• How do I resolve this weed in my life by examining my behavior?

It begins and ends with you. Once you understand how you make decisions, then this will help you begin the process of addressing your decision-making. At the very heart of life is decision-making and what you do with your decisions.

Solution #2: Closure

Closure is the key to eradicating weeds in your life. Going back and touching dead things and relying on the lie that a person is available are two strategies that will keep you entertaining weeds. The first thing you must consider is your ego.

If you are dealing with a partner who will not leave his ex-partner alone, and you believe you can do better for “your man,” then you are letting your ego get in the way. You believe you are a better solution to your man’s problems than the man recognizing that he has a problem and needing to fix it. You usurp his free will and exercise your free will to change his life and make it better.

However, you are really trying to make his life better for you. “If only he would get himself together” is one statement you might make because you want to further the relationship along on your timeline. “If only she would just serve me” is another statement you might make because you want the woman to represent some ideal wife. At some point, you may need to consider closing out the relationship because it no longer functions how you initially perceived it should function.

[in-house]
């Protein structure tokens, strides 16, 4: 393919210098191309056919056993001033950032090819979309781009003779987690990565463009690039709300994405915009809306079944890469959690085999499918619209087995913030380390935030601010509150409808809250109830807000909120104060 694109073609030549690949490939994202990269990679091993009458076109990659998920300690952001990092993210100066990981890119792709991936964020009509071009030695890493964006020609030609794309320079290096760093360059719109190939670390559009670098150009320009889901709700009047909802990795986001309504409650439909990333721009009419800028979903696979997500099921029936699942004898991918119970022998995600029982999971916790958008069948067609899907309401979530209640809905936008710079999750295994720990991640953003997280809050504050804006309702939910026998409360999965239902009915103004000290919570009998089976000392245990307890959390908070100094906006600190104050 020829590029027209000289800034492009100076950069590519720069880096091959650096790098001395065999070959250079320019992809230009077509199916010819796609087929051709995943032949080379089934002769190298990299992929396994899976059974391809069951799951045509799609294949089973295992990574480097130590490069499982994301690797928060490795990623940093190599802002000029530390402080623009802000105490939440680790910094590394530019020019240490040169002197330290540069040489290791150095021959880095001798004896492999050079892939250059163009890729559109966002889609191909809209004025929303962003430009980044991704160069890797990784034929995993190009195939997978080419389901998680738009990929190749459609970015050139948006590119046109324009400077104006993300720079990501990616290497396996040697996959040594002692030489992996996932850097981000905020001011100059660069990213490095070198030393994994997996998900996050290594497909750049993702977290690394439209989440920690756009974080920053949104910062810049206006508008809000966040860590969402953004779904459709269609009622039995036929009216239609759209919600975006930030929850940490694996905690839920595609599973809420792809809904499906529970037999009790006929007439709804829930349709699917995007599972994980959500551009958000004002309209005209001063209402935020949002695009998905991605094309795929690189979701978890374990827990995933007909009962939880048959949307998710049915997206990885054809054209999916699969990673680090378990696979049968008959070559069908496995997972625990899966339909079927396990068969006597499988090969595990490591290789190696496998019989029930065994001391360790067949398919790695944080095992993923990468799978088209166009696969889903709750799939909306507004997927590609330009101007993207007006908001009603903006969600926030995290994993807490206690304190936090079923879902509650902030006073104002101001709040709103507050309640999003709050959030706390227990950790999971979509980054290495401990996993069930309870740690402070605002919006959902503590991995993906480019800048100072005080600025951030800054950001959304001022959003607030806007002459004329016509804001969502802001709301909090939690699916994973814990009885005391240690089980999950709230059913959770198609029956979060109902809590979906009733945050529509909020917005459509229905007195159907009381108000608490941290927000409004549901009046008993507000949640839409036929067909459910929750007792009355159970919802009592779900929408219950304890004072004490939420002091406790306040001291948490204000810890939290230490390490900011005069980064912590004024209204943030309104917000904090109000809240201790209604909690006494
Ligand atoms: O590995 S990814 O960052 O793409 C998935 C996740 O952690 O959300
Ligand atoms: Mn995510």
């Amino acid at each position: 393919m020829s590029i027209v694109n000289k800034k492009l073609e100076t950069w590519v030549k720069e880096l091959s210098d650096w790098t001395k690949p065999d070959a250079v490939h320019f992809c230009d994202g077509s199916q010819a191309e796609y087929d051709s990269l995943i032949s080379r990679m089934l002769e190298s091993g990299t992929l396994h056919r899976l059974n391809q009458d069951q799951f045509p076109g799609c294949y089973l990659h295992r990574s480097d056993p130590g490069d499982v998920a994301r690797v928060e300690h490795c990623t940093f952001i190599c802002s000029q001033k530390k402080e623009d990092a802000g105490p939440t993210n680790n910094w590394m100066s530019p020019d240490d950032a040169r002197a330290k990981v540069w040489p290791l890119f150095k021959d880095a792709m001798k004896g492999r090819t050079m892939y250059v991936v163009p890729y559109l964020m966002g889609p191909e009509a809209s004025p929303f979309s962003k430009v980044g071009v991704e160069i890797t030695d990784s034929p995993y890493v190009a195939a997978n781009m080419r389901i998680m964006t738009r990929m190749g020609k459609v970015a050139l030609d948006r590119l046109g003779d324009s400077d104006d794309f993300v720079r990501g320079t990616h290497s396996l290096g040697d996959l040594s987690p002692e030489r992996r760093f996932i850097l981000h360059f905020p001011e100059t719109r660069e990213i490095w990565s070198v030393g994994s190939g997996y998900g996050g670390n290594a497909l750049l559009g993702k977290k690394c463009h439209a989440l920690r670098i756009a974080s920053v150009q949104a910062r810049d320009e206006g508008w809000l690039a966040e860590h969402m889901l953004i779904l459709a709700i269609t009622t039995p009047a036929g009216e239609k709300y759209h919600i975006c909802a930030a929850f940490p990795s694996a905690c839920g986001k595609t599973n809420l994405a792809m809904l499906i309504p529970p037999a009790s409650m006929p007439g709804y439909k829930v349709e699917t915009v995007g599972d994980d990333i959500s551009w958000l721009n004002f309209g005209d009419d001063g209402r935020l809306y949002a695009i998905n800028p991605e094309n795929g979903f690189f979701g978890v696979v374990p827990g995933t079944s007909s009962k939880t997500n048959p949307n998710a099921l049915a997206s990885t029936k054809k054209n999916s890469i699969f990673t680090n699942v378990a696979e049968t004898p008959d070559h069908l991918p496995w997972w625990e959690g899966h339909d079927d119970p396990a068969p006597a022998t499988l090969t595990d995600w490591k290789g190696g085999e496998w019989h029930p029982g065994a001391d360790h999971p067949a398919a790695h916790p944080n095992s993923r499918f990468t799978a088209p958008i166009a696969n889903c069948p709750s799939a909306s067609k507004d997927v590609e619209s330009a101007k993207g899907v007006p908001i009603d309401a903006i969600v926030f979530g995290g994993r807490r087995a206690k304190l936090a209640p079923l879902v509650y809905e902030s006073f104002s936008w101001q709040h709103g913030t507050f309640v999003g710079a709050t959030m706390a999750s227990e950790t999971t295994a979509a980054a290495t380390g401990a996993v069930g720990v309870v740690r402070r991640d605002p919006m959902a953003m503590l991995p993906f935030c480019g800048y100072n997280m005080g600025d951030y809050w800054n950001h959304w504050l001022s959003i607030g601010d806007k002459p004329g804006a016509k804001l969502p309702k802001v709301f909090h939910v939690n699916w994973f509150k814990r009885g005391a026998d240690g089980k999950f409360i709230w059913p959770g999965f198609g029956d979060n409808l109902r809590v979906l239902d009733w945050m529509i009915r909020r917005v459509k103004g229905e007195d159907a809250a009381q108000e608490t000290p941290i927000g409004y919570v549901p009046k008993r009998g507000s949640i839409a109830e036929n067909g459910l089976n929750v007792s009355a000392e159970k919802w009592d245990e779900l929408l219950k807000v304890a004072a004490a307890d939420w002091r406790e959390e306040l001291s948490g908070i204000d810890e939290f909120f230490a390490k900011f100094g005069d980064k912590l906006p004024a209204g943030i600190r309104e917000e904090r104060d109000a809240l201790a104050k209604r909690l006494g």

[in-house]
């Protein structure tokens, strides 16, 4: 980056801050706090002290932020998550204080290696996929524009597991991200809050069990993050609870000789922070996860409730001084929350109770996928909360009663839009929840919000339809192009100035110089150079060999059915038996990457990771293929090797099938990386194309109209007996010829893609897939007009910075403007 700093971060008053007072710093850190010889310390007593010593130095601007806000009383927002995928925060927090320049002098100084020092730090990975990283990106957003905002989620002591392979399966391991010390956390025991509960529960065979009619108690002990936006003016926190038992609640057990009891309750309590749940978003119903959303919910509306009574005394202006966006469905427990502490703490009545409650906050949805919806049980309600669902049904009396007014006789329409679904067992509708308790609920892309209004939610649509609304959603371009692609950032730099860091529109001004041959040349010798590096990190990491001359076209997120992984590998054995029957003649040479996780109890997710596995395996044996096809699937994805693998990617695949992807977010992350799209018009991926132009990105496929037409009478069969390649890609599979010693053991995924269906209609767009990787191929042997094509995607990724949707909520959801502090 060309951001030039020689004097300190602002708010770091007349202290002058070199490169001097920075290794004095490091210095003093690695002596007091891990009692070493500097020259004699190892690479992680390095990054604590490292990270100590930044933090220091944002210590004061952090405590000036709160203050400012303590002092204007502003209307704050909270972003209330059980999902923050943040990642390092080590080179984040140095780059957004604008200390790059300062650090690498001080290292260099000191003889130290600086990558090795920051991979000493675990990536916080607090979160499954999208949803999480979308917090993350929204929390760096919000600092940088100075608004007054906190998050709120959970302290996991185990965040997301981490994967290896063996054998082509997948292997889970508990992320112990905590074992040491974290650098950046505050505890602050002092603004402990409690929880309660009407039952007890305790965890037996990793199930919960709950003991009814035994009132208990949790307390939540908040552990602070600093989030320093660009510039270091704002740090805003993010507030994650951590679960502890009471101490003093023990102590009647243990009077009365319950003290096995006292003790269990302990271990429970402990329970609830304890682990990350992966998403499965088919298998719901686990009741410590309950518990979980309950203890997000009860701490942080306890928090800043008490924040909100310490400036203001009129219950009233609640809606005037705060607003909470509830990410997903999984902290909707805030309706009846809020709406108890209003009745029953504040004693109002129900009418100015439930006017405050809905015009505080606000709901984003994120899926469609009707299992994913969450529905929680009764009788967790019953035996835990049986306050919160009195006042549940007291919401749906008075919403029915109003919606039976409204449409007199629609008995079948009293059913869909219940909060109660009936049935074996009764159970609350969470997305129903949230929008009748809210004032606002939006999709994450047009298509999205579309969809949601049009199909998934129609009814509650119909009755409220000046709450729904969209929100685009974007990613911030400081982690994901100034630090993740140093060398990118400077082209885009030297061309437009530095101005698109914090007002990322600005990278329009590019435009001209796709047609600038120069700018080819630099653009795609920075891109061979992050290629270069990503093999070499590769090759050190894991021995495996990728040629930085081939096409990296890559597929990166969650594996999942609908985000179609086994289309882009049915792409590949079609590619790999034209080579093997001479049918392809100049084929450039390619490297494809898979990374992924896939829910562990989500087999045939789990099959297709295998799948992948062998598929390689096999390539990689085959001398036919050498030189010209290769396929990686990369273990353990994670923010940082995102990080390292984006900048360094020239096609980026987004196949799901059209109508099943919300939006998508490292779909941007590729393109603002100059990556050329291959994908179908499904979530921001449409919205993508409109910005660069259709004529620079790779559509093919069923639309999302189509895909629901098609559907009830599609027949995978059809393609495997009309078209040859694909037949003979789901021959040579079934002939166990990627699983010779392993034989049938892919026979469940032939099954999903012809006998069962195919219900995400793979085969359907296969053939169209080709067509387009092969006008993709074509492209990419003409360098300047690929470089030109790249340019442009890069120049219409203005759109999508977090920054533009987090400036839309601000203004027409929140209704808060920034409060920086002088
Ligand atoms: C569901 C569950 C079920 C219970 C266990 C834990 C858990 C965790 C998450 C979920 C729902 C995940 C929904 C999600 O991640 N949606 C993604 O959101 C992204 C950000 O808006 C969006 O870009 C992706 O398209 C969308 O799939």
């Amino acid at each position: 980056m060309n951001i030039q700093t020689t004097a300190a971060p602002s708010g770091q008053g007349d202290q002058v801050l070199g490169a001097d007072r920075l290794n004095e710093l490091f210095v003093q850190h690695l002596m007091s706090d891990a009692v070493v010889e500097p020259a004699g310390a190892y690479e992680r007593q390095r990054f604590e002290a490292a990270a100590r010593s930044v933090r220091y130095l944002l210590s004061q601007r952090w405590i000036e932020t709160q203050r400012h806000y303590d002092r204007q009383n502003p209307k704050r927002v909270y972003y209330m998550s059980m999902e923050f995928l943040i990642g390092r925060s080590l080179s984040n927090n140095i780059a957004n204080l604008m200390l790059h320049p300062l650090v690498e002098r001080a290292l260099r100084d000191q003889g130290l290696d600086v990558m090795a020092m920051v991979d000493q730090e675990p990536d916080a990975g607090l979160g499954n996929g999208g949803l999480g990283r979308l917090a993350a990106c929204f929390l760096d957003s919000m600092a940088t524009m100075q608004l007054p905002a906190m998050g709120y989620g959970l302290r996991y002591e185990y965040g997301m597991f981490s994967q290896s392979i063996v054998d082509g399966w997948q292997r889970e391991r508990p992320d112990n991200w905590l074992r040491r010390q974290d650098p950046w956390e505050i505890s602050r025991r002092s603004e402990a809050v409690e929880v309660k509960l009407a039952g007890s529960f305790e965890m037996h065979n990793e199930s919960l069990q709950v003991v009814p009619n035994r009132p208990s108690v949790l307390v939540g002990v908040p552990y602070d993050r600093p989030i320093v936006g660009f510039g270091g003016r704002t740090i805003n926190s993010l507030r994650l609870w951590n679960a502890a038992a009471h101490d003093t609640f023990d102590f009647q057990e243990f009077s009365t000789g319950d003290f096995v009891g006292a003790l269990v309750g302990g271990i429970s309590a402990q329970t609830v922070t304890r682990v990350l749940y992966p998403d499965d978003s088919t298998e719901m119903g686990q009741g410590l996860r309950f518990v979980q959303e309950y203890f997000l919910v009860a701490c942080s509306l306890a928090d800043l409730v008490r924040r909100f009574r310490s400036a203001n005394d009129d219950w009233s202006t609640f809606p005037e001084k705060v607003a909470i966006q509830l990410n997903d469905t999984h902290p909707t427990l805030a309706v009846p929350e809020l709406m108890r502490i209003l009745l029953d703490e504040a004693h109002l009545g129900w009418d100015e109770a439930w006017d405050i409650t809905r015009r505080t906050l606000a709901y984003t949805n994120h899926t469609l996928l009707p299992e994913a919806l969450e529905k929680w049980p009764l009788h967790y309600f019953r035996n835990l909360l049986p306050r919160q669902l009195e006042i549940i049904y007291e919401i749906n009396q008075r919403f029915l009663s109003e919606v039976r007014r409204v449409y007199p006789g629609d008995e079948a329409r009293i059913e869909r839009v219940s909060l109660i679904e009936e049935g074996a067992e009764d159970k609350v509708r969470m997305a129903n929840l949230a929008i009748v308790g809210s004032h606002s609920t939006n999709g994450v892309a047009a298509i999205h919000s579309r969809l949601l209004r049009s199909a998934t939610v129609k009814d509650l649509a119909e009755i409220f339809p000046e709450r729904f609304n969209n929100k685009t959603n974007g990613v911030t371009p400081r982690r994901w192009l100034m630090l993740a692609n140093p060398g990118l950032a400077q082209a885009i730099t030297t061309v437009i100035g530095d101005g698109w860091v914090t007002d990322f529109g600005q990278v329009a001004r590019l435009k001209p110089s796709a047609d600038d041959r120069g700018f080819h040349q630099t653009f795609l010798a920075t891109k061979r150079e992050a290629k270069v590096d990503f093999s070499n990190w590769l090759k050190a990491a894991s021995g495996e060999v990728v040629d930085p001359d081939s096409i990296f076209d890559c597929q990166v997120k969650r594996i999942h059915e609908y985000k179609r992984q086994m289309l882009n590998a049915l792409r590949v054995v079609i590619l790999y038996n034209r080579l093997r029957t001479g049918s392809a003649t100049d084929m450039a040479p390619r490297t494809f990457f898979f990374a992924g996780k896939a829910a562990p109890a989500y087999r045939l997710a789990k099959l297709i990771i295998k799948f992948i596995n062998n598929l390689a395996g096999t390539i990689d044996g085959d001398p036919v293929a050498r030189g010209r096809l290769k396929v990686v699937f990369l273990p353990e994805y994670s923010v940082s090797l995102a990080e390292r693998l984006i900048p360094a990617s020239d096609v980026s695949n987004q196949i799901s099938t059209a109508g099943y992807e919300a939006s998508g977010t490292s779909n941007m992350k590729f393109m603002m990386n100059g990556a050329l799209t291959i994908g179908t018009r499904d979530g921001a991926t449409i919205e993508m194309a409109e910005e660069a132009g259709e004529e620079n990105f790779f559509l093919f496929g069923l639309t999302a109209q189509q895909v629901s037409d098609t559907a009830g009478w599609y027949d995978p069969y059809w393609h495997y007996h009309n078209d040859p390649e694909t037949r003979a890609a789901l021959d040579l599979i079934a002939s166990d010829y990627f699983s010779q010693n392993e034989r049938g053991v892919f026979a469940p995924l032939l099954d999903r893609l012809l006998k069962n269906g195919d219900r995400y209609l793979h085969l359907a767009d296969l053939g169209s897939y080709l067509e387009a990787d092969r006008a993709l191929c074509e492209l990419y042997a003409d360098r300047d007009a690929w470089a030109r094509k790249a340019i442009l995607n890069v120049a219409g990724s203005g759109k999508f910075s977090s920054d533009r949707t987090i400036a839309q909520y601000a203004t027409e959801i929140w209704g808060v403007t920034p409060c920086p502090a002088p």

People change, and you must accept the fact that the person you used to know is no longer the person right for the job. It is not always about finding the right person or your soul mate. Sometimes it is about finding the right person for the job, the one who understands marriage and relationship-making.

Of course, connection matters and whether you can trust the person also matters. Regardless, going back and touching something that no longer works will affect how you conduct yourself going forward.

Close out relationships that no longer serve you before they become weeds that hinder your progress.


Here are two important lessons I learned from my previous relationship.

Lesson #1: I never had him.